Then someone may say, “Why should those of us who live on this side of the street have to pay the same taxes as those on the other side? We have a higher standard of living, and our taxes are only going to solve the problems of those other people who don’t even try to get ahead through their own efforts. It’s better for each to take care of their own.” And so on down the scale until one hears the same concerns expressed even in the individual houses in the neighborhood—and no one will be able to stop this mechanical process at precisely the stage that interests them. That is, things will not come to a stop in a simple process of medieval-style feudalization, a situation that corresponded to small, thinly scattered populations whose sporadic contact and interchange took place through means of communication controlled by quarreling feudal lords or bands of toll and tax collectors. Today’s situation does not at all resemble that of previous eras in terms of production, consumption, technology, communications, population density, and many other factors.
At the same time, economic blocs and common markets will increasingly absorb the decision-making power that nations formerly held. In a given area, newly autonomous regions will be able to escape from their former national entity, but at the same time cities or groups of cities within them will bypass the old administrative levels, seeking inclusion as full members in the new regional superstructure. And the regional economic entities will give serious consideration to those independent regions, cities, or groups of cities that possess strong economic potential.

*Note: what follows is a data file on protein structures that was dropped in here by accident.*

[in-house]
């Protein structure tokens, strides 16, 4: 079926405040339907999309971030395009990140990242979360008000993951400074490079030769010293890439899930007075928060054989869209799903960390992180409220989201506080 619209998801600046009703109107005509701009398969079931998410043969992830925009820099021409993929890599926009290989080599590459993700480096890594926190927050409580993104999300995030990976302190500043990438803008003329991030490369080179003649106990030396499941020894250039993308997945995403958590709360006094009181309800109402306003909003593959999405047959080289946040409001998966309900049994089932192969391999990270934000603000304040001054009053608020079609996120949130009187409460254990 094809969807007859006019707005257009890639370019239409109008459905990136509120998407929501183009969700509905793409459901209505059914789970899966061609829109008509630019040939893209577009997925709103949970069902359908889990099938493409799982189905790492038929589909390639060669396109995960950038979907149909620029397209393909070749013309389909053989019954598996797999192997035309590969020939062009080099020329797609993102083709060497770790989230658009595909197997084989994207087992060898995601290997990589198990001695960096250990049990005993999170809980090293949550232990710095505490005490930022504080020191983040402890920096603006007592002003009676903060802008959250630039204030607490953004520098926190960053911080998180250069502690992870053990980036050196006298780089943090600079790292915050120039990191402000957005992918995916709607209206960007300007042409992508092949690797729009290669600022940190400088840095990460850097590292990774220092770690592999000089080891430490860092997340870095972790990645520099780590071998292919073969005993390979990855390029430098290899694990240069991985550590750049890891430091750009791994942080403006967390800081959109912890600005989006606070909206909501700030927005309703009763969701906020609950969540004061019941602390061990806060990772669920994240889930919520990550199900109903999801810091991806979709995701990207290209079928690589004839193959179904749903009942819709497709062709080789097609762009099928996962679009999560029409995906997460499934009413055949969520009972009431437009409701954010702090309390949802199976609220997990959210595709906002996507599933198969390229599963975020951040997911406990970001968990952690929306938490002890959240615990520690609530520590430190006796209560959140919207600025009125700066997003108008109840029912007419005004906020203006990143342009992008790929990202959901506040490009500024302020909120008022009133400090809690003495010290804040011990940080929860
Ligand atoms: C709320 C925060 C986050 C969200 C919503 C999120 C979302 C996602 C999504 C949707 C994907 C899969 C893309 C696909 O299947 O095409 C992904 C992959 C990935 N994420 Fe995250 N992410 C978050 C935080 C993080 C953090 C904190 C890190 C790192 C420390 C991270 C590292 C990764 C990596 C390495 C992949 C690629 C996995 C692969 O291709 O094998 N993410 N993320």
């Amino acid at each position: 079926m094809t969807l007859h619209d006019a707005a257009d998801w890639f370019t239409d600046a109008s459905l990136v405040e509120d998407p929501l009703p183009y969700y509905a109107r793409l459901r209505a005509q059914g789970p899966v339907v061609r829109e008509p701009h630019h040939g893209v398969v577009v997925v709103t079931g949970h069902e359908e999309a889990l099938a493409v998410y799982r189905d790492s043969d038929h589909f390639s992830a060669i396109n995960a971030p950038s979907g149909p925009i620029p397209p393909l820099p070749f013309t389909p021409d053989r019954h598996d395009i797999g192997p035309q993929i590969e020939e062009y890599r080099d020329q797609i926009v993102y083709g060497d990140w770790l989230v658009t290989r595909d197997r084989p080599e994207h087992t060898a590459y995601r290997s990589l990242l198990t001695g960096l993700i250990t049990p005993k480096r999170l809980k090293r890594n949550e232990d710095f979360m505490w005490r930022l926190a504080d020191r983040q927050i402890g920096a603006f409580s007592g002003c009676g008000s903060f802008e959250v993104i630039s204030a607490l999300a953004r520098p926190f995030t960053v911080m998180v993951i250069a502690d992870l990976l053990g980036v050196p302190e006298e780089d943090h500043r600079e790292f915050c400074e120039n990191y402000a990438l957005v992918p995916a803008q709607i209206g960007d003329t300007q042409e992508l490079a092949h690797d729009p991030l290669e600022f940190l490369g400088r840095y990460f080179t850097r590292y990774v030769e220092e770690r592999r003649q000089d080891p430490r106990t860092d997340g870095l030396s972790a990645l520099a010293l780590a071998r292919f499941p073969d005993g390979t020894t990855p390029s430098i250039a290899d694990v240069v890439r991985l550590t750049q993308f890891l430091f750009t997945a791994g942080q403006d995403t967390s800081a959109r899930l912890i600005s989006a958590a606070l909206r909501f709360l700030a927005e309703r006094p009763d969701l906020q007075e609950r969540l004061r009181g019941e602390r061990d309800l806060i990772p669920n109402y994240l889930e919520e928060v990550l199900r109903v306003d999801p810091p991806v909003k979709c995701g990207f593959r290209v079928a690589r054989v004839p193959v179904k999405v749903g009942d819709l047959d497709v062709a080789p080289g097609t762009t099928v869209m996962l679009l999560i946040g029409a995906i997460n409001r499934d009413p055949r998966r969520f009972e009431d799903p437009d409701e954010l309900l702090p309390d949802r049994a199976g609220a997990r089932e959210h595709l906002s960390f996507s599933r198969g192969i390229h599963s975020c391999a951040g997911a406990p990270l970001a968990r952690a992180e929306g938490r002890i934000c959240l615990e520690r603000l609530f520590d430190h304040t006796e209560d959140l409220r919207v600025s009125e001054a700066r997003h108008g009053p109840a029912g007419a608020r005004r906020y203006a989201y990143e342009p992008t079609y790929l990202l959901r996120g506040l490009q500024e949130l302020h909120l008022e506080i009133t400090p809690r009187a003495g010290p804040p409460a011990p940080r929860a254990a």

In the economic warfare among the various regional blocs, there is nothing to prevent certain member countries from beginning to establish “bilateral” or “multilateral” relations with other areas, thus escaping the orbit of the regional market of which they form a part. Why couldn’t the United Kingdom, for example, establish closer ties with the NAFTA, beginning at first with a few exceptions to existing European arrangements. Later on, depending on the progress of the relationship, what would stop it from eventually abandoning its former market to join the North American regional market? Or if Quebec were to secede from Canada, what would keep it from opening negotiations outside the region of the NAFTA? In Latin America it is clear that organizations such as the Latin American Free Trade Association (ALALC) or the Andean Pact (Pacto Andino) are no longer viable, as already we see Columbia and Chile beginning to integrate their economies with an eye to inclusion in the NAFTA, even as the Southern Common Market (MERCOSUR) is affected by possible regional secessions within Brazil.